Soil water repellency (SWR) has significant consequences for crop yield, carbon sequestration, aggregate stability, soil erosion, and water movement. It is known to be linked to hydrophobic substances and pore structure. Conservation agriculture could affect SWR through both aspects. However, most of the studies have only focused on hydrophobic substances due to the complexity of soil pore structure measurement and quantification. In this study, X-ray computed tomography at a resolution of 27.27 μm was used to calculate the shape, porosity, and connectivity of the pore network and reveal the impact of hydrophobic substances and pore structure on SWR. All samples were collected from two long-term experimental fields. The treatments were conventional tillage with residue removal (CT), reduced tillage with residue incorporated (RT), and no-tillage with residue mulch (NT) in both of the fields. The water repellency index was determined using the intrinsic sorptivity method by measuring the water and ethanol sorptivity. The results showed that RT and NT treatment increased the porosity of pores of 55-165 μm in diameter that had a positive relationship with ethanol sorptivity and water repellency index, respectively. However, the total porosity and the porosity of >165 μm in diameter had no significant link with SWR properties. RT and NT treatments could enhance ethanol sorptivity by increasing pore connectivity. However, pore connectivity had no effect on water sorptivity because of the hydrophobic substances. NT treatment also reduced water sorptivity by increasing pore surface area and hydrophobic substances. Soil organic carbon and microbial biomass carbon, both of them as hydrophobic substances, were higher under RT and NT treatment than CT. Microbial biomass carbon was more positively correlated to SWR than soil organic carbon, which indicates that microbial biomass carbon is a better indicator explaining tillage effects on SWR. Overall, RT and NT treatment could increase the water repellency index, which was a result of the interactions between pore structure and hydrophobic substances. In order to unravel the mechanisms underlying conservation tillage impacts on SWR more accurately, it is essential to determine both pore structure and hydrophobic substances at the same time.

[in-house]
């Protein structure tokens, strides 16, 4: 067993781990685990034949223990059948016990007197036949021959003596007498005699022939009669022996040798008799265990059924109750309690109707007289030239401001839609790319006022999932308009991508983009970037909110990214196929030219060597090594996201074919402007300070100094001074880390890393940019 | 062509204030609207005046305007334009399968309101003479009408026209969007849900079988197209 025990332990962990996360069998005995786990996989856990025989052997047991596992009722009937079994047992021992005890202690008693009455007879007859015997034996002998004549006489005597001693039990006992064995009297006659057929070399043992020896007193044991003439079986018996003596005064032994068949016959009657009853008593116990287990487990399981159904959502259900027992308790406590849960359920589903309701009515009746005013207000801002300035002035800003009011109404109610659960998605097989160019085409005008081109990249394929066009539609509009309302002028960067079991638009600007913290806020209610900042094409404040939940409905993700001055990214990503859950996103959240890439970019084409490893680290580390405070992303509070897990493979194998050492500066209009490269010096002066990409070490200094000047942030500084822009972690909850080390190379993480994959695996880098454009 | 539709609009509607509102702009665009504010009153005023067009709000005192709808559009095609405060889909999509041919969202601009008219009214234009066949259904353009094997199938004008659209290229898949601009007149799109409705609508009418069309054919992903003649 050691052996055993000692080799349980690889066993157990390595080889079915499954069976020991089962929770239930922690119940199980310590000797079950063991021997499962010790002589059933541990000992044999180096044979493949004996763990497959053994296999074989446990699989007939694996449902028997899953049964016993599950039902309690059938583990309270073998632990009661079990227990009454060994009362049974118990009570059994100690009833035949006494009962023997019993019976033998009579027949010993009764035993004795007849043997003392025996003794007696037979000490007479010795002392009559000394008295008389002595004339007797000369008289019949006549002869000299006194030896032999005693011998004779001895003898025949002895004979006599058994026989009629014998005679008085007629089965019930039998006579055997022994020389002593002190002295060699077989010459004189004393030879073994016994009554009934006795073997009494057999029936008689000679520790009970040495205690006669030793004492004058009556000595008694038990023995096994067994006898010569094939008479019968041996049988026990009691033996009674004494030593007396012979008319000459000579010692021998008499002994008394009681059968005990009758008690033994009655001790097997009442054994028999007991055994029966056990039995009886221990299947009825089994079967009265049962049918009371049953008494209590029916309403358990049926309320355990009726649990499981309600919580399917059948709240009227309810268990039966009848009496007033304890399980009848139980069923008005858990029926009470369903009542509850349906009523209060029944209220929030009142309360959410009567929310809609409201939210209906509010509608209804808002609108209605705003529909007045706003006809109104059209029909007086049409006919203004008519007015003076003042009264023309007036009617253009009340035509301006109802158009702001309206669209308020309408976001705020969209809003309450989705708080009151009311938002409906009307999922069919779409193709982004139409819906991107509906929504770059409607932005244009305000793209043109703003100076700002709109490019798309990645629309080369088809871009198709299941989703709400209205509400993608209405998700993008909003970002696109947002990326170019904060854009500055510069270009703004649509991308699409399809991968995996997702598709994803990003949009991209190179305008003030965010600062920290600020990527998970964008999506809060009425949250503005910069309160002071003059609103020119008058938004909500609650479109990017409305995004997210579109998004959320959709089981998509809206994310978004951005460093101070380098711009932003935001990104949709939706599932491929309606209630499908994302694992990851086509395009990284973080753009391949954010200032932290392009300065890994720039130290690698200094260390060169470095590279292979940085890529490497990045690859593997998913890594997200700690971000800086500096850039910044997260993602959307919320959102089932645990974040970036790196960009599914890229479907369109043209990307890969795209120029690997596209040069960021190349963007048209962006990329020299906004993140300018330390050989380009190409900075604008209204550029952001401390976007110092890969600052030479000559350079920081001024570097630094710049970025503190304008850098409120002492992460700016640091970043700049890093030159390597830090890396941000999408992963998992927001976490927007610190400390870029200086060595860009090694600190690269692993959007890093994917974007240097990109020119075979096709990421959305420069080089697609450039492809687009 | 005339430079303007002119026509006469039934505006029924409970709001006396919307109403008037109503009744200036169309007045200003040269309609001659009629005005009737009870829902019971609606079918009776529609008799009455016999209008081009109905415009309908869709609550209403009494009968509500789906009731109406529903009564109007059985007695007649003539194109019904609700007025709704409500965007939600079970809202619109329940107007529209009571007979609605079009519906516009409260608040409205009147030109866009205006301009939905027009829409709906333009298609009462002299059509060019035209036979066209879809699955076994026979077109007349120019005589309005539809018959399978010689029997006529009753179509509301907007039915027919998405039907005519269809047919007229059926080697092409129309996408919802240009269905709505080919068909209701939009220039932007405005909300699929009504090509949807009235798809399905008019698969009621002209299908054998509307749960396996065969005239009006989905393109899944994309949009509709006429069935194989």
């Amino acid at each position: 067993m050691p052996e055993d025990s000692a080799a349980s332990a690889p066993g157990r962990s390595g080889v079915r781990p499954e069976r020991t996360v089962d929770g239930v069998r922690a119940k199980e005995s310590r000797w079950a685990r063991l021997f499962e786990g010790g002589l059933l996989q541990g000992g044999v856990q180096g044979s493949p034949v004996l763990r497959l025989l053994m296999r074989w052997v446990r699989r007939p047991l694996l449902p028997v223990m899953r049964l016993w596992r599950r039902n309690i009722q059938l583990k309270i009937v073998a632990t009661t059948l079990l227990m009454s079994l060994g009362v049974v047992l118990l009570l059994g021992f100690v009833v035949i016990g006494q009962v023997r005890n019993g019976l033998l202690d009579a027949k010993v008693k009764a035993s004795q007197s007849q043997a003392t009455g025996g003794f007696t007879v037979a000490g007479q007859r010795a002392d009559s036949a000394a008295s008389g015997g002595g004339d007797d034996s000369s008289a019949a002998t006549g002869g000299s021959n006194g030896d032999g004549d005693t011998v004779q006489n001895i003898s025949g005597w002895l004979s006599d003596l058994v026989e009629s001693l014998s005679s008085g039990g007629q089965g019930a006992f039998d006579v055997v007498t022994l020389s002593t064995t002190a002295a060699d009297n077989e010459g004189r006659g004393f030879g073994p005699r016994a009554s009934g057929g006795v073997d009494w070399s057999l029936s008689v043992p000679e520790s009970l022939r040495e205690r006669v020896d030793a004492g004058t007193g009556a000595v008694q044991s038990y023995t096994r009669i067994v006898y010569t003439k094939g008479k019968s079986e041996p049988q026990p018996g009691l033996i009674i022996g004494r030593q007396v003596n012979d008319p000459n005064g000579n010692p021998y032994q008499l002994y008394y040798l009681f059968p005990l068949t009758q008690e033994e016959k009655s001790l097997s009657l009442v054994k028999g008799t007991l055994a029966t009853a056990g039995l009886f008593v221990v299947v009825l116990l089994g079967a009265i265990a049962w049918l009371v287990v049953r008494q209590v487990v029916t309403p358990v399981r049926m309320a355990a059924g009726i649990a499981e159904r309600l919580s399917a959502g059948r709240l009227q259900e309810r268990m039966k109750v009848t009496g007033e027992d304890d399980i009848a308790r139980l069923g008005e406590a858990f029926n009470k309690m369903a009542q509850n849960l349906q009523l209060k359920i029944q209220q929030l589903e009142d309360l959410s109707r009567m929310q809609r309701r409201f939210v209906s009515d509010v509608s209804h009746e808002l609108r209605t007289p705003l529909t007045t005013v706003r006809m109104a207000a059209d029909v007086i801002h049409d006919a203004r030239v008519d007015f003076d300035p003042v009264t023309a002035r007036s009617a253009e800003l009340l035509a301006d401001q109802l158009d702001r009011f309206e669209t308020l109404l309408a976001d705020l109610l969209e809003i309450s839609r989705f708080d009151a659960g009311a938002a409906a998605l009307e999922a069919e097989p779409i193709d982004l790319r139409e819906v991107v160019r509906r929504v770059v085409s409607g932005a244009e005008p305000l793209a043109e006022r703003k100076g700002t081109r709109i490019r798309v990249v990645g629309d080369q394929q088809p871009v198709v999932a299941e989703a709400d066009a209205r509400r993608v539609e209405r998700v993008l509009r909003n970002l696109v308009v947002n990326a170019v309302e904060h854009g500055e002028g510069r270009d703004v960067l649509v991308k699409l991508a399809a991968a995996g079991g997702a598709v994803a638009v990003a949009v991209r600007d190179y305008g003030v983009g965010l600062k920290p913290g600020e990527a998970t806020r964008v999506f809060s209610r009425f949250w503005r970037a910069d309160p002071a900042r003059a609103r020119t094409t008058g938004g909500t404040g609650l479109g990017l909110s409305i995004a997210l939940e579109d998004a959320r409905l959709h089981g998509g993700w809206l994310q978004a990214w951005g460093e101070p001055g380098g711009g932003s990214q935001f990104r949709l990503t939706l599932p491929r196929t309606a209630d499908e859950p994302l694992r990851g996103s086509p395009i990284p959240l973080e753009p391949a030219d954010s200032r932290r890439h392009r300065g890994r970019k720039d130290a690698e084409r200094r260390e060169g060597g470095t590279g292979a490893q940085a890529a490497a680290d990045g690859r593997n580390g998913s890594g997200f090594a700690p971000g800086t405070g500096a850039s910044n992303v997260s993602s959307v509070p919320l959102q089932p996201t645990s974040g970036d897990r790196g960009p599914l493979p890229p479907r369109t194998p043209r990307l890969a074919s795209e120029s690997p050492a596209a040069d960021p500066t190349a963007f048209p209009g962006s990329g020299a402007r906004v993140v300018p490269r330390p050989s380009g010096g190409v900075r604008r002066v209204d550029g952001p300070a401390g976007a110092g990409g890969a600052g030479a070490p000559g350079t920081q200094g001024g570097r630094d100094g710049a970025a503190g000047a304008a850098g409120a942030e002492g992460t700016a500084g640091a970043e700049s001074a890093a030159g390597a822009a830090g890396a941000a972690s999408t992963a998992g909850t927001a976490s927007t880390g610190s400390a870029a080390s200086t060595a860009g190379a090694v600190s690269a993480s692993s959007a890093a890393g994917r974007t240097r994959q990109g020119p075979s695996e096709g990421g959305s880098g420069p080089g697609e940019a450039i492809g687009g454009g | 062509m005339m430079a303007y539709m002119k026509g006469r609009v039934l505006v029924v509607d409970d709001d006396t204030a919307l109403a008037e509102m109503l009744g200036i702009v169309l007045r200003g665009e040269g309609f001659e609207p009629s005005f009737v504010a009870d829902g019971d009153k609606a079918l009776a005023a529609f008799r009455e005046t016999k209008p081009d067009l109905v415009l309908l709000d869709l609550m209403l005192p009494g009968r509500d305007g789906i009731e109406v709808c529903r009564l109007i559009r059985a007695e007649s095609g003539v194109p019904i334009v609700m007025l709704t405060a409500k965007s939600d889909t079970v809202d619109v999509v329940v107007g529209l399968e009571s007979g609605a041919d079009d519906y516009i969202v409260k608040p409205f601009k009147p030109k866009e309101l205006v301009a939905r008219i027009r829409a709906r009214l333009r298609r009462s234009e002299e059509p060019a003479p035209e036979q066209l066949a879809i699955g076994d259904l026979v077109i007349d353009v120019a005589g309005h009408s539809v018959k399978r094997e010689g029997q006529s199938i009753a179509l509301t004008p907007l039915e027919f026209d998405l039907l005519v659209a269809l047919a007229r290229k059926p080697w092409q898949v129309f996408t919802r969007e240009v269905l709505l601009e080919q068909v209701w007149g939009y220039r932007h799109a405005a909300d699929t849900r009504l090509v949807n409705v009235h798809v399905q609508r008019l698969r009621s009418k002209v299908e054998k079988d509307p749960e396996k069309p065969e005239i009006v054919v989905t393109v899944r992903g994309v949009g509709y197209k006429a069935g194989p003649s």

How to cite: Li, S., Lu, J., and Degré, A.: Factors governing soil water repellency under tillage management: the role of pore structure and hydrophobic substances, EGU General Assembly 2020, Online, 4–8 May 2020, EGU2020-20719, https://doi.org/10.5194/egusphere-egu2020-20719, 2020.

D2287 |
EGU2020-13852
Svenja Hoffmeister, Sibylle Haßler, Mirko Mälicke, and Erwin Zehe

Soil moisture plays an important role for the understanding of hydrological processes due to its influence on water and energy fluxes between the soil surface and the atmosphere. Knowledge of soil water dynamics is especially critical in water-scarce areas. In agroforestry systems, for instance, excessive competition for water between the trees and crops might outweigh the benefits of the system, thus preventing a successful implementation.
Several techniques exist for measuring soil moisture and commercial devices vary widely in cost, reliability and efficiency. An alternative approach could be to estimate soil moisture dynamics from soil thermal dependencies. Similar approaches are already being used in remote sensing, as soil moisture influences the soil thermal properties and thus the surface energy balance and soil heat transfer. However, few studies have tested the feasibility of estimating in-situ soil moisture dynamics from soil temperature dynamics within a soil profile. Temperature sensors are cheaper, smaller and technically robust and could thus provide an interesting alternative to available commercial soil moisture sensors.